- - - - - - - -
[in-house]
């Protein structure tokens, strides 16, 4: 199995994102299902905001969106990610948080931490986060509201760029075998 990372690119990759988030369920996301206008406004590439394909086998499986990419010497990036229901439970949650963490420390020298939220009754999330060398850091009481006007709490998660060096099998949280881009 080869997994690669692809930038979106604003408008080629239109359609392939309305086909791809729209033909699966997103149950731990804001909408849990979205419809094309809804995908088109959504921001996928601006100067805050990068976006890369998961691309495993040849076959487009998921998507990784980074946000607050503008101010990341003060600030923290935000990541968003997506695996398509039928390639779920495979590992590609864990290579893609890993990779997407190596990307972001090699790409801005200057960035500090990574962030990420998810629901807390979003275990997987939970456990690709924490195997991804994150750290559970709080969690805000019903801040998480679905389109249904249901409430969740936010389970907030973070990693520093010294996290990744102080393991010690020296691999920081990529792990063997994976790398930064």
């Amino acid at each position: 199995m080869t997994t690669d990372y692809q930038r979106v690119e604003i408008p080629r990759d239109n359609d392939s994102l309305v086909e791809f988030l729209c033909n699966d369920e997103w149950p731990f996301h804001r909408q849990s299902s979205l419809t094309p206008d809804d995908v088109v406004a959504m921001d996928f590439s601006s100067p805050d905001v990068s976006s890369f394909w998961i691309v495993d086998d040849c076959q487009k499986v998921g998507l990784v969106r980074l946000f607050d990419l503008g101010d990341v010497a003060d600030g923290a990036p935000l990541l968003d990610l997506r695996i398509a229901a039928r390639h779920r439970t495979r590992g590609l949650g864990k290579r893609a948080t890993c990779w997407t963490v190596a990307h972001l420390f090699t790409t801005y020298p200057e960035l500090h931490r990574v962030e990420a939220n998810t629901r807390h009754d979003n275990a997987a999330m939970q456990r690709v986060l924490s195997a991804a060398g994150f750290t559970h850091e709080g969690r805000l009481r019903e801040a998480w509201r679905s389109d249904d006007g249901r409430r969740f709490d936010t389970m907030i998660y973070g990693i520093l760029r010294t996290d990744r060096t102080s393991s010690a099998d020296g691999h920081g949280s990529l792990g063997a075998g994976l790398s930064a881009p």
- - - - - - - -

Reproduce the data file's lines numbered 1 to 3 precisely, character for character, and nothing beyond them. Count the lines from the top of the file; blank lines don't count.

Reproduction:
[in-house]
């Protein structure tokens, strides 16, 4: 199995994102299902905001969106990610948080931490986060509201760029075998 990372690119990759988030369920996301206008406004590439394909086998499986990419010497990036229901439970949650963490420390020298939220009754999330060398850091009481006007709490998660060096099998949280881009 080869997994690669692809930038979106604003408008080629239109359609392939309305086909791809729209033909699966997103149950731990804001909408849990979205419809094309809804995908088109959504921001996928601006100067805050990068976006890369998961691309495993040849076959487009998921998507990784980074946000607050503008101010990341003060600030923290935000990541968003997506695996398509039928390639779920495979590992590609864990290579893609890993990779997407190596990307972001090699790409801005200057960035500090990574962030990420998810629901807390979003275990997987939970456990690709924490195997991804994150750290559970709080969690805000019903801040998480679905389109249904249901409430969740936010389970907030973070990693520093010294996290990744102080393991010690020296691999920081990529792990063997994976790398930064």
């Amino acid at each position: 199995m080869t997994t690669d990372y692809q930038r979106v690119e604003i408008p080629r990759d239109n359609d392939s994102l309305v086909e791809f988030l729209c033909n699966d369920e997103w149950p731990f996301h804001r909408q849990s299902s979205l419809t094309p206008d809804d995908v088109v406004a959504m921001d996928f590439s601006s100067p805050d905001v990068s976006s890369f394909w998961i691309v495993d086998d040849c076959q487009k499986v998921g998507l990784v969106r980074l946000f607050d990419l503008g101010d990341v010497a003060d600030g923290a990036p935000l990541l968003d990610l997506r695996i398509a229901a039928r390639h779920r439970t495979r590992g590609l949650g864990k290579r893609a948080t890993c990779w997407t963490v190596a990307h972001l420390f090699t790409t801005y020298p200057e960035l500090h931490r990574v962030e990420a939220n998810t629901r807390h009754d979003n275990a997987a999330m939970q456990r690709v986060l924490s195997a991804a060398g994150f750290t559970h850091e709080g969690r805000l009481r019903e801040a998480w509201r679905s389109d249904d006007g249901r409430r969740f709490d936010t389970m907030i998660y973070g990693i520093l760029r010294t996290d990744r060096t102080s393991s010690a099998d020296g691999h920081g949280s990529l792990g063997a075998g994976l790398s930064a881009p």